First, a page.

Medallists return to hero's welcome

Cash awards pour in for Olympians

Thailand's Olympic contingent returned home to a hero's welcome yesterday with boxing silver medallist Kaew Pongprayoon the main attraction.

Prime Minister Yingluck Shinawatra poses with Olympic medallists, from left, Chanatip Sonkham (bronze), Pimsiri Sirikaew (silver) and Kaew Pongprayoon (silver). PATTANAPONG HIRUNARD

Hundreds of people flocked to Suvarnabhumi airport to greet the last group of Thailand's London Olympians who included Kaew _ the Thai pepole's gold medallist _ and taekwondo bronze medallist Chanatip Sonkham.

Weightlifting silver winner Pimsiri Sirikaew, the kingdom's only other medallist at the 2012 Olympics, arrived home last week and joined the rest of the Olympic team at the airport yesterday.

"You are our gold medallist," several people shouted when they saw Kaew.

The 32-year-old lost to China's Zou Shiming in the 49kg final but a large number of Thais still believe he was robbed of a victory.

Kaew, from Kamphaeng Phet, hugged his father Kam and mother Mali when he met them.

"I love you most," Kaew told Mali.

"I missed you a lot. I don't have anything special for you today except love," replied Mali. "You did your best."

Kam added: "I also have love for you. When we arrive home, I will make som tam, grilled chicken and sticky rice for you."

Among those at the airport included bosses of several companies who gave the three Thai medal winners cash or a cheque as financial rewards for their success.

Several firms set a bonus scheme for gold, silver and bronze medallists. However, many of them rewarded Kaew as if he were a gold medallist as they joined the "Kaew was robbed" bandwagon.

A businessman was at the airport with 10 million baht in cash in his briefcase and deposited the money in Kaew's account at a bank there.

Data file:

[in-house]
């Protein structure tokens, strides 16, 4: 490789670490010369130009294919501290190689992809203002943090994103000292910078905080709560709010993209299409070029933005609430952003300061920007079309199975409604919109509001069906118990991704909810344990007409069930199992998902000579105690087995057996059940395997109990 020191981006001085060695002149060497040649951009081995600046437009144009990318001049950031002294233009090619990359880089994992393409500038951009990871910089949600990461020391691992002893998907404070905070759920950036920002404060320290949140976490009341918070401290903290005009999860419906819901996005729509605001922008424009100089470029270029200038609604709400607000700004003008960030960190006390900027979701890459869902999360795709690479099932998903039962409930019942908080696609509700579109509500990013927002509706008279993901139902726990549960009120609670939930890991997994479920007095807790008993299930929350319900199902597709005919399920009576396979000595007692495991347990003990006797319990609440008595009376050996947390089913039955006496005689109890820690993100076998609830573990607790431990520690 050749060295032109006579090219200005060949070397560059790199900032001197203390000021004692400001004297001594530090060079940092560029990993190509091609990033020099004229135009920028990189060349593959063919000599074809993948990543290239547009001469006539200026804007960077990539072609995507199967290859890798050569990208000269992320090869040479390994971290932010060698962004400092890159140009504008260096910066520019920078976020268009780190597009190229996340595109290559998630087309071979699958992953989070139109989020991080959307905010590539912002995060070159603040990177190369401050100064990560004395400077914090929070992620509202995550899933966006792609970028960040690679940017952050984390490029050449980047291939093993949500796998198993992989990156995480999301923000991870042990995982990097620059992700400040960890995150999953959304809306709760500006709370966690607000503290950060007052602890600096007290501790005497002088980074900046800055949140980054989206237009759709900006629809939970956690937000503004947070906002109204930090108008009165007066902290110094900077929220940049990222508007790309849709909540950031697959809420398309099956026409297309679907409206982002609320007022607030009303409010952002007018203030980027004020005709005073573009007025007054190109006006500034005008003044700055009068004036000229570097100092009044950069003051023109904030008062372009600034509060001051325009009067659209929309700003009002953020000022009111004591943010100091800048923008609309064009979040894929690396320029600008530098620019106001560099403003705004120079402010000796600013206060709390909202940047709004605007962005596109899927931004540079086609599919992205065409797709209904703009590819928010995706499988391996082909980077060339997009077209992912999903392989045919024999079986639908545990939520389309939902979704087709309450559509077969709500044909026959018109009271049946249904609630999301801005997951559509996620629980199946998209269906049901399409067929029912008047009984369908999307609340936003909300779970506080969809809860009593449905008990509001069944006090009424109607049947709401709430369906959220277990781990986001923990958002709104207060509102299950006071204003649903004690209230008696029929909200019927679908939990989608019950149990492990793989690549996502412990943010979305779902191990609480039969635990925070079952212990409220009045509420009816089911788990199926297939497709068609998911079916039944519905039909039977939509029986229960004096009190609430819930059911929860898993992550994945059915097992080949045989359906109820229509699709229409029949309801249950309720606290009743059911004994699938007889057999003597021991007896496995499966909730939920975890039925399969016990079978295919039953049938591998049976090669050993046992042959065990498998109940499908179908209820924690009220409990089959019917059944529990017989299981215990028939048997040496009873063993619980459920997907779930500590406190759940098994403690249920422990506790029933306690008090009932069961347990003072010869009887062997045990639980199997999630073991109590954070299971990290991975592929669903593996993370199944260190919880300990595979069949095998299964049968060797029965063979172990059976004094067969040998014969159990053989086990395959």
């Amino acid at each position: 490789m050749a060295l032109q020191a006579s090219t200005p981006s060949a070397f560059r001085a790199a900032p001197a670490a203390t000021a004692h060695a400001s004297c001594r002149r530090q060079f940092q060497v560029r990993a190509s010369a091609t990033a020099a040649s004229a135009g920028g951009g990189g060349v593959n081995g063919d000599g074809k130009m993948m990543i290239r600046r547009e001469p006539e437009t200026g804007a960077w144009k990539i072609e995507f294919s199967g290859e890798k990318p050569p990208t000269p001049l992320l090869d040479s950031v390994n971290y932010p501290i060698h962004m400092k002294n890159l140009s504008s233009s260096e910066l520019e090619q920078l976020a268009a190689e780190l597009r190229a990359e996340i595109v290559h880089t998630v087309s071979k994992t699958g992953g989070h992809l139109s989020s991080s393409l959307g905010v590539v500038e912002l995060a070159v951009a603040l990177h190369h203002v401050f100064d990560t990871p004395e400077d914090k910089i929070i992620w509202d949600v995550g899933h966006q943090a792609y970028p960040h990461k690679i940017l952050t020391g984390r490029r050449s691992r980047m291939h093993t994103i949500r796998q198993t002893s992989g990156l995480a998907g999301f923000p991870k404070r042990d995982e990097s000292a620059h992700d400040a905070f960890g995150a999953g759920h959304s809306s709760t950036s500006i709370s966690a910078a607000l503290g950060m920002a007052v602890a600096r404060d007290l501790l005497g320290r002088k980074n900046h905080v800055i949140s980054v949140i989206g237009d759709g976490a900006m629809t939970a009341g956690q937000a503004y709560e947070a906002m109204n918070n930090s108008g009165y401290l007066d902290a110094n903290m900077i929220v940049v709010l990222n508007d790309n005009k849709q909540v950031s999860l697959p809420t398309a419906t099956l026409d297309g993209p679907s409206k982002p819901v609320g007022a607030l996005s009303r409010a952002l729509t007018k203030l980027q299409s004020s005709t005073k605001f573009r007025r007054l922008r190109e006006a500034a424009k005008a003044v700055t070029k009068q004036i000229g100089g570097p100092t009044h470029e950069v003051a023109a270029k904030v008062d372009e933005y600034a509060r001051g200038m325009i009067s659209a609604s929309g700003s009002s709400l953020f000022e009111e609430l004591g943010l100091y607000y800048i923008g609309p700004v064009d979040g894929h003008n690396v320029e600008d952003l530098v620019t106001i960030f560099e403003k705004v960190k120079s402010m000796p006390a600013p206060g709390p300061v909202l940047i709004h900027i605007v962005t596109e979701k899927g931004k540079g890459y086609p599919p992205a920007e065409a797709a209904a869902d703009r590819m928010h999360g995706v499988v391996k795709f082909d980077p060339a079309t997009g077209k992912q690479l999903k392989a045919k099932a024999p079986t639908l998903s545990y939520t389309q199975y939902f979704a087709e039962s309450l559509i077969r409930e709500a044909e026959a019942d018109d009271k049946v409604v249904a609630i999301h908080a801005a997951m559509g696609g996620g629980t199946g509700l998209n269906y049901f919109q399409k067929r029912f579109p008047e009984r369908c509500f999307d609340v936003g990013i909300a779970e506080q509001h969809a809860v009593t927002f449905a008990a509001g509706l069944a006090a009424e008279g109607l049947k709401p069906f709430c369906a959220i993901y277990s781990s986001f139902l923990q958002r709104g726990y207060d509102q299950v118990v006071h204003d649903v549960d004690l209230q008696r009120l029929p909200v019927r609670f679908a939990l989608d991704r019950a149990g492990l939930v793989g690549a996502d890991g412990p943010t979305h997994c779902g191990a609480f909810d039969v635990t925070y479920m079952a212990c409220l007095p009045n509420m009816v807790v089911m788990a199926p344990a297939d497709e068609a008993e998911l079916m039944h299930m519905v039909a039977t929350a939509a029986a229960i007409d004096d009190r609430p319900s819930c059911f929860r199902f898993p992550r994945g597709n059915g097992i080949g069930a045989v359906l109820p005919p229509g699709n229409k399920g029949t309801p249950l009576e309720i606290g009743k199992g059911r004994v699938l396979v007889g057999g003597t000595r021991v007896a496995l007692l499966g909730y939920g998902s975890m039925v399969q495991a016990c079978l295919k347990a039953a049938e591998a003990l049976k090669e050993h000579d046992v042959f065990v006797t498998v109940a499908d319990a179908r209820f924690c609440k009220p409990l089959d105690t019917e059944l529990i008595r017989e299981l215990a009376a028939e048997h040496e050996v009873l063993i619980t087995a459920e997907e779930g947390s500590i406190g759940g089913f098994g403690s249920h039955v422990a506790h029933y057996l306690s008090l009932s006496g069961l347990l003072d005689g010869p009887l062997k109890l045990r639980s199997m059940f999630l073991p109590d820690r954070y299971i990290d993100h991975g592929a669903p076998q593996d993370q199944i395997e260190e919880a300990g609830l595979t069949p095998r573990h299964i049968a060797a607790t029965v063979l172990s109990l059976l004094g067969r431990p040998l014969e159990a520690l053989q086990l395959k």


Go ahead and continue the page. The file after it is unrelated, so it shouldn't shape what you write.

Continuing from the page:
"You unanimously win Thais' hearts, so we give you a special prize," said an executive of another company who gave Kaew a one-million-baht cheque.

The Olympic squad then took part in a parade from Victory Monument to Siam Paragon shopping mall where the government's reception party was held.

The function, presided over by Prime Minister Yingluck Shinawatra, was also for Thailand's participants at this years's Asian Beach Games in China.

Kaew and Pimsiri each received six million baht from the premier. Under the government's bonus programme for Olympians, a silver medallist gets the sum with three million baht in cash and the rest in monthly salary over five years.

Chanatip got a total of four million baht.

"I am glad to make Thais happy," Kaew told reporters. "I did my best and we should accept the result."

Kaew is expected to receive over 20 million baht in financial rewards from the government and private sector.

Yingluck thanked the participants of both tournaments and vowed that her administration would give its support for both sports for competition and for heatlh.

"You all got gold medals from all Thais," she said.

The Olympic medallists will appear in several TV programmes over the next few days _ or weeks.

Kaew's mother Mali is now also popular because of her boxing stunt while watching her son on TV. She appeared in a couple of TV shows yesterday before going to the airport.

Thailand won two silver and one bronze medals at the London Games _ their worst Olympic showing for 16 years.

It was the first time that the kingdom failed to win gold at the Olympics since boxer Somluck Kamsing won Thailand's first-ever Olympic top prize in 1996.

The taekwondo team is greeted by fans who line up along Rama I road in front of Siam Paragon shopping mall. NATTHITI AMPRIWAN

Weightlifting silver medallist Pimsiri Sirikaew shakes hands with a fan as the parade arrives at Siam Paragon. NATTHITI AMPRIWAN